If you visit the studio this week, you may see we're having some exterior painting done. But we're definitely open so come on in!
In the world of imaging, PPI and DPI are used almost interchangeably, yet they are two quite different things. The misunderstanding of these two terms leads to more confusion than almost any other single thing in digital imaging.
The first things to understand is that in digital imaging, the only thing that really counts about a file is how many pixels are in a file. Terms like megapixels, DPI and file sizes in megabytes only confuse the issue. In the end, all digital images are simply X pixels by Y pixels big. In almost all cases, unless you are talking about physically how your printer is laying ink down on the paper, you are actually dealing with PPI - pixels per inch.
Dots Per Inch is an old printing term that is a measure of how many tiny droplets of ink a printer is laying down in its dither pattern to form one inch of a print. When printing, you tell the printer what DPI or mode to print in. In the bigger printers you can usually choose the DPI directly, but in other printers this is usually camouflaged by modes such as 'Photo', 'Best Photo', 'Photo RPM' or 'Fine', 'SuperFine'.
Almost all printers operate best for general photographic usage at around 1440 DPI, which is commonly 'Best Photo' mode in most Epson printers. The higher DPI modes like 'Photo RPM' are useful if you're printing really high key (i.e. all light toned) shots. They can even be detrimental for general printing though, as they can even lay down to much ink on the paper, resulting in impaired shadow detail.
And of course the more ink you use, the more ink you pay for! We suggest testing your available printing modes, using both high key and low key images to determine which work best with your printer.
Pixels Per Inch is a description of the logical number of pixels from your original image that will be used to tell the printer to print one inch on paper. Assuming the quality of sharp original shot with good technique, the higher the PPI, the better the quality print you can achieve. There have been claims that 360 PPI is the most you need, but 720 PPI images can easily be seen to be much sharper again in print, if this data is available at good quality from the original file. In our testign once you're over &20 PPI there's really no further perceptible difference in sharpness to be gained.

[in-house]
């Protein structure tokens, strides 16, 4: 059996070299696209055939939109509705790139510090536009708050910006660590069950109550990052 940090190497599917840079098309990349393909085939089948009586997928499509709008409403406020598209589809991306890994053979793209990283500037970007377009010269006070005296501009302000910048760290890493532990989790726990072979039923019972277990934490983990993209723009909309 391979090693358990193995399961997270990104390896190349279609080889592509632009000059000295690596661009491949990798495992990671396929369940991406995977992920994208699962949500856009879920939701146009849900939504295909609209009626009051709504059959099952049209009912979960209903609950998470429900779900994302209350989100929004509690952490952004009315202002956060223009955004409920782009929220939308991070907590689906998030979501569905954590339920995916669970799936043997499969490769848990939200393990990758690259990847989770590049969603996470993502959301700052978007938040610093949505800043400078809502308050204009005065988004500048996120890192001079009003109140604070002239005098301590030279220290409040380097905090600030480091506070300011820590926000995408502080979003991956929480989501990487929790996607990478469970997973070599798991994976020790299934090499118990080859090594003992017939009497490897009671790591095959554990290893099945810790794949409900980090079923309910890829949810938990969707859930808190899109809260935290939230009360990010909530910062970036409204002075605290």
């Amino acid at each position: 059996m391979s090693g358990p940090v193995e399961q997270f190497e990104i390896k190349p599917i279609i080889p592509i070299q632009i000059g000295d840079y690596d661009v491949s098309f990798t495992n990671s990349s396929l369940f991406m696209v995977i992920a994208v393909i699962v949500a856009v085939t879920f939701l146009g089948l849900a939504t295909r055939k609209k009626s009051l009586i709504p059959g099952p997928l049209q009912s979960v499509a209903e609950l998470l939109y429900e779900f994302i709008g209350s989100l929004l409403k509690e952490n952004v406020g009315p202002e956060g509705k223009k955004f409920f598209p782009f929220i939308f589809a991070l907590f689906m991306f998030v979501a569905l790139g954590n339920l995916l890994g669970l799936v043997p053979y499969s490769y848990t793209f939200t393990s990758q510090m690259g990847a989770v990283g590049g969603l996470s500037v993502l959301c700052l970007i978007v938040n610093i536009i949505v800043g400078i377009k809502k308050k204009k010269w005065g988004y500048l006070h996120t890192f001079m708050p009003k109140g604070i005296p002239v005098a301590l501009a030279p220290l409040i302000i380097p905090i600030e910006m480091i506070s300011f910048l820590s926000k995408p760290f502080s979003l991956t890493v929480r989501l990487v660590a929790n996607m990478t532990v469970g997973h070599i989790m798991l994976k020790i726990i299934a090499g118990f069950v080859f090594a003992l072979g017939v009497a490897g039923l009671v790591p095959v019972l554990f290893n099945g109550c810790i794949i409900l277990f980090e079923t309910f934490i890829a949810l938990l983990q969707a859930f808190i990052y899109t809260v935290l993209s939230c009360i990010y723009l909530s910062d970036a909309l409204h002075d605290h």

PPI is a logical or abstract term - changing the PPI of a particular file does not in any way affect the file itself, it is simply a decision about how many pixels of the available pixels you will use to print an inch on page. You can choose any number you like - from 1 to infinity. The existing standard for high quality, photographic printed images is 300 PPI, meaning that for each inch of the printed image, there must be 300 source pixels to use.
This is why the 'resample' check box, in the Image Size dialogue, is the single most important, and also dangerous, control in Photoshop.
When you resample an image, you are actually changing the number of pixels in your image, either adding some or throwing them away. You should only do this if you are making an explicit and informed decision to do so, as no single other thing will affect the quality of information available to you from your file as this.
For example, if we scan a 35mm transparency at 4000PPI - this will result in a file that has 5400 by 3600 pixels.
To make a print of 12 by 8 inches, we look at the PPI we have available from our file for a print of this size.
5400 pixels divided by 12 inches = 450 PPI (5400/12 = 450) or 3600/8 = 450.
This means we can use 450 pixels to represent one inch of our print.
The printer driver will now translate those 450 logical pixels per inch (PPI) into 1440 physical dots per inch (DPI) and produce a very high quality print for us.
If we wanted to know the maximum print size we can achieve at good quality, and we know from experience that given a sharp original outputted on an Epson inkjet, 240 PPI is sufficient, we can calculate the maximum print size by taking the total number of pixels available to us (5400 on the long edge) and dividing it by the PPI required to give us, in inches, the size of the print:
5400/240 = 22.5 inches
3600/240 = 15 inches
Our final print will be 22.5 by 15 inches, with 240 pixels used to represent each inch. And the printer will use its 1440 dots per inch (DPI) to actually print the image on paper.
To complicate things further, monitors have their own terms. The most commonly used term is Pixel Density, but you will also see PPI used with monitors (or even PPCM - Pixels Per Centimetre). Again, it's a measure of how many dots (full pixels) there are per inch - and of course with monitors that is a fixed physical characteristic.
Historically, monitors were about 72 to 96 PPI, but modern displays (so called 'retina' displays) - are now reaching much higher figures and 150 all the way up to (and beyond) 300PPI is possible - e.g. with 4K 24 inch screens, the pixel density is very high (and thus the display is very sharp, and excellent in particular at rendering small, detailed things like text and image thumbnails).
It's also further confused by modern LCDs technically using sub-pixels - so in fact one 'pixel' is made up of three sub pixels (usually one for each of R, G and B). The mixing of these three colours makes one visible 'dot' of the monitor's image. However, because these pixels are individually addressable, sub-pixel level manipulation can be done to, for example, improve font rendering by anti-aliasing the edges of the fonts for smoother results (AKA ClearType, LCD font smoothing). So in fact the PPI figure only tells one part of the story of how the entire system of computer + operating system + software + display will render the final output.